2. Cover the cabbage with cold water. Put this in a room temperature place for 24 hours. This removes some of the excess water from the cabbage making it crunchier and it also begins the fermentation process. Napa Cabbage Kimchi
  3. The next day, put the onion, garlic, ginger, apple, saeujeot, cooked rice, myeolchijeot, and sugar in a blender or food processor and process until you have a smooth paste. Kimchi Paste
  4. In a medium sized bowl, add the radish, carrots, scallions, garlic chives and gochugaru along with the mixture from the blender. Put on some food-safe gloves and squish the mixture together with one hand. Taste the mixture and add more gochugaru if you want it spicier. Kimchi Mix
  5. Drain the cabbage then return it to the bowl along with the seasoned vegetables. Toss the mixture together with your hands until everything is very well combined. Kimchi Salad
  6. Your kimchi is edible right away, but it's best to let it ferment in a cool place for at least a week.

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  • Guest

    I love kimchee with a steaming bowl of rice. I had been making a variation of Jeff Smith’s recipe from his book, “The Frugal Gourmet on Our Immigrant Ancestors” which is quite good and will have to give your recipe a try. Nowadays, since I have a Super H Mart nearby, I get my kimchee there as they have a great and inexpensive variety (including the cubed daikon version) available.

  • jadegreen_eyz

    I love kimchi with a steaming bowl of rice. I had been making a
    variation of Jeff Smith’s recipe from his book, “The Frugal Gourmet on
    Our Immigrant Ancestors” which is quite good and will have to give your
    recipe a try. Nowadays, since I have a Super H Mart nearby, I get my
    kimchi there as they have a great and inexpensive variety (including
    the cubed daikon version) available.

  • isa

    considering your advice of not closing the lid to a glass container, what will happen if we seal the double ziploc bag setup?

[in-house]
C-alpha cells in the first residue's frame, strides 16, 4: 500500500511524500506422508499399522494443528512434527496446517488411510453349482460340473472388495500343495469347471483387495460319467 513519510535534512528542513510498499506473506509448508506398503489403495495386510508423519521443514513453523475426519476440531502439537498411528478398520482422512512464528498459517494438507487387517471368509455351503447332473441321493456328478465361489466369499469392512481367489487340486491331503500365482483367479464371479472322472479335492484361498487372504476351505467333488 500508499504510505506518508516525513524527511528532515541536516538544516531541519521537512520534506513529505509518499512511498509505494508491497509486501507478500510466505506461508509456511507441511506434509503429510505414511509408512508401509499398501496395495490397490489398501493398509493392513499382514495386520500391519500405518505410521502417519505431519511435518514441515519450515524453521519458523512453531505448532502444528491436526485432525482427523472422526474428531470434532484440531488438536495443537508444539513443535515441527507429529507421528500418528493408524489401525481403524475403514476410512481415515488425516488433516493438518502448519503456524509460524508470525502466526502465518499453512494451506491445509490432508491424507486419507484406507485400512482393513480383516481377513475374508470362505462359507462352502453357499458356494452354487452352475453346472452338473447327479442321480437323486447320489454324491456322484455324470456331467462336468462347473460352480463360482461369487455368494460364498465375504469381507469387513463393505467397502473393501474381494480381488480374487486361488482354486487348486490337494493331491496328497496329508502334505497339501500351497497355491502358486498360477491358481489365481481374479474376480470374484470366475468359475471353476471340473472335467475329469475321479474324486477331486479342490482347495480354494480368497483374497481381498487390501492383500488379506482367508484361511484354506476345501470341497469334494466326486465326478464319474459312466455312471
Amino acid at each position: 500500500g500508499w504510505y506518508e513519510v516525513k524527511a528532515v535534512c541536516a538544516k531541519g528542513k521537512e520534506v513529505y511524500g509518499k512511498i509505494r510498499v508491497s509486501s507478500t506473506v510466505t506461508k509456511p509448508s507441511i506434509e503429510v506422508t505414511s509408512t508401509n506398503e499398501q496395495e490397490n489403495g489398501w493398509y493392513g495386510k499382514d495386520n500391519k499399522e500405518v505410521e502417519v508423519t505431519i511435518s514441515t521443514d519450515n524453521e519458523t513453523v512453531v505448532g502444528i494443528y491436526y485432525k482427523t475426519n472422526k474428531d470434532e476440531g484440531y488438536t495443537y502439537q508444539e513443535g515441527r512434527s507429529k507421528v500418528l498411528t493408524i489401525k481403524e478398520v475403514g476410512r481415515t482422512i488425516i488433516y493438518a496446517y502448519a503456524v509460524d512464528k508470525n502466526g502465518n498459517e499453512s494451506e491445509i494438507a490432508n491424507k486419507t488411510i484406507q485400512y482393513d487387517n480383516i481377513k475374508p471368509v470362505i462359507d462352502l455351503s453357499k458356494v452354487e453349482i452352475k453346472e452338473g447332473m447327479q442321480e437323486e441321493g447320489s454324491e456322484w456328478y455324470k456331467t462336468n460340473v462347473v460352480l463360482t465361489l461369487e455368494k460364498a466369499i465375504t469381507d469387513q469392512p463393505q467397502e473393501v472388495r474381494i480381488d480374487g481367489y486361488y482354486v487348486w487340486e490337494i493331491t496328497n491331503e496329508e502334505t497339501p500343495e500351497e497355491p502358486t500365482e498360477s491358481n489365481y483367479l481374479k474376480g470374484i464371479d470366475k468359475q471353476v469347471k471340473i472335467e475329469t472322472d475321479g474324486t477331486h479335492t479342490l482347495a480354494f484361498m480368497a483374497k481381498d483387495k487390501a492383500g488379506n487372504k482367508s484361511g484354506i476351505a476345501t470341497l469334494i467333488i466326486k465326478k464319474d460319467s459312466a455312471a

• Marc Matsumoto

      It’s going to be the most active the first few days so you might want to leave it open just a hair, I find that with the ziplock setup, you can easily see when gas is accumulating, so if you check it about once a day you should be okay.

  • haemin

    it’s not sacrilege to cut up the cabbage :) it’s called maht kimchi when you prepare it that way, instead of stuffing each head of cabbage and all that jazz. although, as someone of korean heritage, i really ought to try to make kimchi on my own. maybe i’ll start with your recipe, then one day do a big batch!

    • Rua

      I agree with her.
      However, what you have here is in fact not the mainstream “Kimchi” as Koreans think it as a default. It shares the style of the cut with Maht Kimchi, but this rather needs to be called “Gut-jeol-ee,” solely because you missed out the process of “PICKLING” the cabbage with SALTED water. The reason why kimchi gets fermented is all due to the pickling of cabbage. It is the key process, and I know that seafoods or even ground egg shells can be added in order for enhancement of the fermentation.

      I noticed other Korean dishes you have in your blog a slight divergence from the mainstream recipe of it, Marc. For example, that of YangNyum Chicken. What you have there is actually more or less Ganjang Chicken, without bread. I am glad you have the enthusiasm of spreading good food, and thank you for the preaching of the Korean food and the knowledge behalf of the culture! I just hope the wrong ideas get spread, because your blog seems popular and quite indeed fancy. Please forgive me I have been nosy and offensive. :)

      • Rua

        Okay. it turns out I did not read it carefully. However, the “tossing” is not merely enough, the water needs to be as salty as sea water with coarse salt. I think it deserve more focus on it.

  • Caroline

    I looove kimchi. I make a 2kg batch every 2-3 weeks and always try a new recipe when I find one. Yours is slightly different from the one I usually make and I will definitely give it a try this week because it looks really good. Thanks for posting it!

  • Feasting in the Know

    Your kimchi looks delectable. I appreciate the convenient use of cooked rice instead of having to cook a stir-intensive glutinous rice flour mixture. I live in Sydney, Australia where kimchi is readily available, and I’m doing my darndest to spread the good word about it and its explosive levels of good bacteria. Pic of kimchi stall from Seoul’s Gwangjang Market, just for fun.